Fort Sill, Oklahoma U.S. Army EOD technicians from the 761st Ordnance Company carried out a two-day mission to clear a path through 145 UXO on an artillery range to a historic building. The operation allowed 40 senior leaders from the Fires Center of Excellence to safely visit the blockhouse, built in the 1800s when Fort Sill was a frontier outpost and home to the "Buffalo Soldiers" of the 10th Cavalry Regiment.
The blockhouse was constructed for use as an observation point and as a weather and signaling station. "Blockhouse has been used as a reference point to locate and fire on targets," said Capt. Matthew J. Piranian, the commander of the 761st EOD Company. "Just about every artilleryman in the Army uses the Blockhouse as a reference point during their training at Fort Sill, making it a famous landmark."
The job of making the site accessible for the leadership development visit was an all hands effort for the EOD company, according to Piranian. "We had every EOD tech in the company out for this one, which is currently 15, including platoon and company leadership," said Piranian. "There were about 145 unexploded rounds on the path including old 75mm rounds, 105mm rounds, 155mm rounds, 8-inch artillery rounds and even mortars."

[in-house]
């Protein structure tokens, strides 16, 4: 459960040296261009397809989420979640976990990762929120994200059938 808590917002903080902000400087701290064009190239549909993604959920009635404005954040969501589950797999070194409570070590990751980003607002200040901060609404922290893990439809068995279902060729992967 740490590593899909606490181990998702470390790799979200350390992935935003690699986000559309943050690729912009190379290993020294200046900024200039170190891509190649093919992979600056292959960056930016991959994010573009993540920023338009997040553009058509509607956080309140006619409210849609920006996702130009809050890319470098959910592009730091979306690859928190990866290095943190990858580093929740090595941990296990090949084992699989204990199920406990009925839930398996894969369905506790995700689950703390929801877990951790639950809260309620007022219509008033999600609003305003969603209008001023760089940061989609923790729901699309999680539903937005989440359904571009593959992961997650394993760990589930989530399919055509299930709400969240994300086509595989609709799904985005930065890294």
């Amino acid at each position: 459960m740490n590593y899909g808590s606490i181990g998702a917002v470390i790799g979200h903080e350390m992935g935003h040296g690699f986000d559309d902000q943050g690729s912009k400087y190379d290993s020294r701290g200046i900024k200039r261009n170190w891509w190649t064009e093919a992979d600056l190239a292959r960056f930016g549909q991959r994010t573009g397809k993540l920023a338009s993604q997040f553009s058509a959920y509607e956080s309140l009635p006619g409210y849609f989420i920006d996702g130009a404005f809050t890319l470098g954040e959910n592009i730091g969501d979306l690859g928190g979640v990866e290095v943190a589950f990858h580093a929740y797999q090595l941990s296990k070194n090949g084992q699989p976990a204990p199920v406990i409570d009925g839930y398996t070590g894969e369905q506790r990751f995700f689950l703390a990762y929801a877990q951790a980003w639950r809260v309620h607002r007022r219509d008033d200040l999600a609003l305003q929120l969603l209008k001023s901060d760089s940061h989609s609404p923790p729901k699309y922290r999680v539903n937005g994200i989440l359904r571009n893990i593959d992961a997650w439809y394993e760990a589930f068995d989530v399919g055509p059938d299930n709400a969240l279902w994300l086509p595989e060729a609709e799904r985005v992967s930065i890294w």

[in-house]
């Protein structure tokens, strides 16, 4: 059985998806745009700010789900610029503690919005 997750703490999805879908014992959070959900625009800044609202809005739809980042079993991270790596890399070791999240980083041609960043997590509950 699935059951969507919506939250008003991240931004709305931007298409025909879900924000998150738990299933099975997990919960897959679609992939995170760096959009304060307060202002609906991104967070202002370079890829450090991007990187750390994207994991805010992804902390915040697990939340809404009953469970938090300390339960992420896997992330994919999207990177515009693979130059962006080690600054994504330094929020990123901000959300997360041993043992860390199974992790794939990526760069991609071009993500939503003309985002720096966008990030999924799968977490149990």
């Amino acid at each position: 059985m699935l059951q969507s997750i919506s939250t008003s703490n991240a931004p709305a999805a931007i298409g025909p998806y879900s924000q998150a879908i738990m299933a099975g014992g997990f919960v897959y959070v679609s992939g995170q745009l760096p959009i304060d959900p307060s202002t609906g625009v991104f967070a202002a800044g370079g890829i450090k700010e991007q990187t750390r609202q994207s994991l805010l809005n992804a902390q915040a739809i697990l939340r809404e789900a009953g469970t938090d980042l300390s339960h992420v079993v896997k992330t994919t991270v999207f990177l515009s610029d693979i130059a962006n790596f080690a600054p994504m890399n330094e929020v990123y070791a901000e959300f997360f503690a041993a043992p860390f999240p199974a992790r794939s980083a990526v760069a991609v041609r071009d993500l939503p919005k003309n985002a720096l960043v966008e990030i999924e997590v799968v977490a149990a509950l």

On day one of the mission, EOD placed a 3,000-foot detonation cord along the most feasible path to the Blockhouse site. After marking all of the UXO, the team placed C-4 on the rounds and tied charges to the main detonation cord.
On day two, the EOD technicians hiked the mountain again and blew a path through the ordnance. According to Piranian, "This operation took a great deal of coordination with other organizations across Fort Sill, which allowed us to go from planning to execution in only a few weeks. It really shows how much the Fires Center of Excellence trusts the 761st to get things done. Building great relationships and integrating with organizations across the installation definitely made a huge difference in our ability to quickly and safely execute the mission."